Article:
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The Different Memory Systems Humans Use

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This paper encloses two purposes; the first being to outline the different memory systems humans’ use and describe the memory systems in each. The subsequent purpose is to explain the formation of memories. This paper will touch on different cognitive theories regarding the concept of a multi-store memory system in human memory and will use neurological evidence to support each corresponding system. Though many psychologists have constructed models to express human memory, this paper acknowledges Atkinson and Shiffrin’s proposed view of the sensory stores, Baddeley and Hitch’s proposed concept of working memory which replaces short-term memory and Squire’s Taxonomy of memory that is used to describe the functional system in place in long-term memory (Hunt & Ellis, 2004). This paper will also explain how memories are formulated within three stages; encoding, storage and retrieval, in a systematic fashion (Eysenck & Keane, 2005).

The Different Memory Systems Humans Use

The multi-store memory system suggests that humans possess at least three forms of memory; sensory memory, working memory and long-term memory (Martin, Carlson & Buskist, 2010). The modal model erected by Atkinson and Shiffrin subdivides sensory memory into each sense modality. This model incorporates the ideas of Baddeley’s working memory by subdividing it into three systems; the central executive and its two slave systems the phonological loop and the visuo-spatial sketchpad. Working memory can also be explained in terms of capacity and duration (Radvansky, 2006). Squire’s memory taxonomy suggests that long-term memory is subdivided into declarative and non-declarative memory (Hunt & Ellis, 2004).

Description of the Memory Systems Humans Use

Sensory Memory

Sensory memory consists of preserved information that has just been perceived, for example, a lasting copy of an image that was briefly seen or an echo of a sound that was momentarily heard. Though humans may have a sensory memory for each sense modality, researchers predominantly focus on three forms: the iconic, echoic and haptic memory (Radvansky, 2006).

Working Memory

Baddeley and Hitch (1974) proposed a model to explain the transmission of information from sensory to long-term which is known as working memory. Working memory is a holding store used for cognitive work such as reasoning and problem solving but is limited in both capacity and duration (Hunt & Ellis, 2004). This model contains three components; the phonological loop, the visuo-spatial sketchpad and the central executive.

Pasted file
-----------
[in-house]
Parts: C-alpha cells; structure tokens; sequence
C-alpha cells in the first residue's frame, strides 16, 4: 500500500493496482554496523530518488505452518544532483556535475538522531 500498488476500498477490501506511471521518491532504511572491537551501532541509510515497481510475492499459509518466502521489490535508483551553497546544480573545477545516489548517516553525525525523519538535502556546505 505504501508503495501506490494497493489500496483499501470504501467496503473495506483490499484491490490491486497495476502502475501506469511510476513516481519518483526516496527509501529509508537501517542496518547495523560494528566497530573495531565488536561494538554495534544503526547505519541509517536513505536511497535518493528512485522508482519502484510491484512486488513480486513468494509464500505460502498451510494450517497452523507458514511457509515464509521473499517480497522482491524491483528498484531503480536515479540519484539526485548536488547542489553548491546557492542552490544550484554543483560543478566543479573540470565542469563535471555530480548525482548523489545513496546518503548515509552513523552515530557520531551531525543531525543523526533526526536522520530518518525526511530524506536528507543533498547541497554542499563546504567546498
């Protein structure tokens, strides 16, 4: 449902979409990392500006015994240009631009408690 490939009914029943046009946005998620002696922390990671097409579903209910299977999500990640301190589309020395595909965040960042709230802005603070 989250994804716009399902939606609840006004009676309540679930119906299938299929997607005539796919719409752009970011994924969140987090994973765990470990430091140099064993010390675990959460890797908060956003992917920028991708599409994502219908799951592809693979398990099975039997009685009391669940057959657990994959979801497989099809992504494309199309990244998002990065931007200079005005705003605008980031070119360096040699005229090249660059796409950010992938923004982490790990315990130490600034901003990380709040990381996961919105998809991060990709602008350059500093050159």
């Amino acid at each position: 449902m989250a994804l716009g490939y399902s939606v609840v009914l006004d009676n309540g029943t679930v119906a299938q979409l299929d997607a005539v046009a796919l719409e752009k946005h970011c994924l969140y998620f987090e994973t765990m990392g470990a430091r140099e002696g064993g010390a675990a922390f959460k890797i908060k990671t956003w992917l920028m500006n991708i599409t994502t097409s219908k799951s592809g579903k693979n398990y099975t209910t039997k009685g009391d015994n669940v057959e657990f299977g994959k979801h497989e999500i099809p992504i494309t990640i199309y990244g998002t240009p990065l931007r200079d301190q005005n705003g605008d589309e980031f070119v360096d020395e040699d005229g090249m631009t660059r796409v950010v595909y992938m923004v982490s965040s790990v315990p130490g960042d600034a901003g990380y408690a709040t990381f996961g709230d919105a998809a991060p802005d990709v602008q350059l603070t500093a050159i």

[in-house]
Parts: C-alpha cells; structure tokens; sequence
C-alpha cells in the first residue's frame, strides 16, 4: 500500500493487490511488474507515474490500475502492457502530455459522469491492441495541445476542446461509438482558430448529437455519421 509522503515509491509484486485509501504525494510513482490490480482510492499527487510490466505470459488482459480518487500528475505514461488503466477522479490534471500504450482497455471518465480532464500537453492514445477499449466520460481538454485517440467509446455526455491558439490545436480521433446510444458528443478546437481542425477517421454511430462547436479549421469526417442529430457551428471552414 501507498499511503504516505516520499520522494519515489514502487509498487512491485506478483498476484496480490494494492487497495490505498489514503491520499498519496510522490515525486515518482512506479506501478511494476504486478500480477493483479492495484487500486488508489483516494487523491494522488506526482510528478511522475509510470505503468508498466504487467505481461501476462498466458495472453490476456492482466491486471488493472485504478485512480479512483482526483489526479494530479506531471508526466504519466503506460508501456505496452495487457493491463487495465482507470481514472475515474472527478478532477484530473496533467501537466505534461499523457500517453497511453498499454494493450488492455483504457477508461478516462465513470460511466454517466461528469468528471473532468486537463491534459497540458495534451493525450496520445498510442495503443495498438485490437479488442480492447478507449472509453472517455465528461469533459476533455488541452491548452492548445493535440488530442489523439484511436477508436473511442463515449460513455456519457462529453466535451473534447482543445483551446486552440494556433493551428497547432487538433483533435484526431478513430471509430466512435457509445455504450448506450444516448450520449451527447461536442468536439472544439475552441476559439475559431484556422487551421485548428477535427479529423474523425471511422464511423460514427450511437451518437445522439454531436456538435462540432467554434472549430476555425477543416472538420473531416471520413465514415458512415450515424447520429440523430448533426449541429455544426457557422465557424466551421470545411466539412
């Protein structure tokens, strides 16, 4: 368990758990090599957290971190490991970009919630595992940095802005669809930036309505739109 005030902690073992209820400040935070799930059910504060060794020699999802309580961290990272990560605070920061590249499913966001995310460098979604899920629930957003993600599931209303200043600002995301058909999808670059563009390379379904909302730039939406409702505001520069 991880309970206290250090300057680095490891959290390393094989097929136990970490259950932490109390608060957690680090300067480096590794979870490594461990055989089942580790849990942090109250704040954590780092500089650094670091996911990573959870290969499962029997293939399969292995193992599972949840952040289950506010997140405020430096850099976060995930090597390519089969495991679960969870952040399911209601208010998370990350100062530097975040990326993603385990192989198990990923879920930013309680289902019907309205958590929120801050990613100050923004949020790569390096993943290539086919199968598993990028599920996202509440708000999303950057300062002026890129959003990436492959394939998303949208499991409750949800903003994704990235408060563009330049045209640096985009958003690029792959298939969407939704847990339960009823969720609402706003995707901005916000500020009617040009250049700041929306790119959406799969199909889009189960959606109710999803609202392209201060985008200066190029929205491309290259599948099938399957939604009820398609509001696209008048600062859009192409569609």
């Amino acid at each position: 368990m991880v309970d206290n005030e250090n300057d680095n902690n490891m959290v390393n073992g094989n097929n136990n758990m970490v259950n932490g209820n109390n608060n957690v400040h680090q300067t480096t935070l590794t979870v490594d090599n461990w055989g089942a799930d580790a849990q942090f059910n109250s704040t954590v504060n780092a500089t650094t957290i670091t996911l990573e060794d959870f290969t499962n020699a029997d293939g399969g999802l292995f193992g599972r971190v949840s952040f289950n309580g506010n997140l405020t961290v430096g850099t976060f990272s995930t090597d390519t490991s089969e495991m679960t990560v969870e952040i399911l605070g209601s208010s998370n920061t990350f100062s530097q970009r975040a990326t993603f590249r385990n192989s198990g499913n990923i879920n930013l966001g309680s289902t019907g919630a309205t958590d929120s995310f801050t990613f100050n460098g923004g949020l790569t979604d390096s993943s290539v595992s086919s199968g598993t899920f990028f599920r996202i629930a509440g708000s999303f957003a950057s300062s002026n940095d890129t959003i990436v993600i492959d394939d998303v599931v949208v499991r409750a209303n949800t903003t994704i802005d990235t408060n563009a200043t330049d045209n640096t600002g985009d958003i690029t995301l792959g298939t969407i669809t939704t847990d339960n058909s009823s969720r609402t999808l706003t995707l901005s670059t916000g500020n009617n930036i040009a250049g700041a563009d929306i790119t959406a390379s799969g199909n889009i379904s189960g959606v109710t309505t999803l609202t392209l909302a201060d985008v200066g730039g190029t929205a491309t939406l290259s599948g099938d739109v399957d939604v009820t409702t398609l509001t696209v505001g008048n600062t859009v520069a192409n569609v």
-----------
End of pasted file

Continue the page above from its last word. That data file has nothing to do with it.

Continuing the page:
The phonological loop is composed of a store for verbal material and a sub-vocal rehearsal component called the articulatory loop. Neuroimaging studies on brain-damaged patients JB and TO show these components to be in separate regions of the brain (Eysenck & Keane, 2005). The phonological loop is supported by the phonological similarity effect which found serial recall to be 25% worse with a phonologically similar word list. The causation is related to the challenge in remembering which words have been rehearsed and which still need to be rehearsed by the articulatory loop in order for accurate recall (Larsen et al., 2000). Word length effect is also related to the phonological loop with memory span being governed by the rate of rehearsal. Though individuals with an impaired phonological loop tend to cope well, it is suggested that its function is to learn new words rather than to remember familiar words (Eysenck & Keane, 2005).

        The visuo-spatial sketchpad is concerned with both visual and spatial information. Its functions include the construction, maintenance and manipulation of mental images. Visual scanning, mental rotation and boundary extension are some phenomena of the visuo-spatial sketchpad (Hunt & Ellis, 2004). Similar to the word length effect, people find it more challenging to maintain complex images than simple images (Kosslyn, 1975).

        The central executive is the controlling mechanism for the slave systems. It performs operations required by the active task as well as allocating capacity in the working memory systems. It is considered to be the most significant and versatile component of the model, yet the least studied (Andrés et al., 2008). Dual-task performances, random generation and selective attention operations are used to help understand the functional role of the central executive (Baddeley, 1996).

Long-Term Memory

Squire (1991) provides a theory for the classification of long-term memory. Squire’s taxonomy is composed of declarative and non-declarative memory. In declarative memory such as semantic and episodic, retention occurs by consciously experiencing an event. Non-declarative memory on the other hand is retained through performance rather than conscious awareness (Rovee-Collier, Hayne, & Colombo, 2001).  Access to declarative memories tends to be intentional, effortful and occasionally impaired compared to that of non-declarative memories. Being able to retrieve some but not all aspects of a declarative memory is known as the tip-of-the-tongue phenomenon (Burke et al., 1991). Fragmented picture identification, word stem completion, priming and classical conditioning are some tasks conducted to classify non-declarative memory. More common tasks such as word recall and paired associate learning classify declarative memory.

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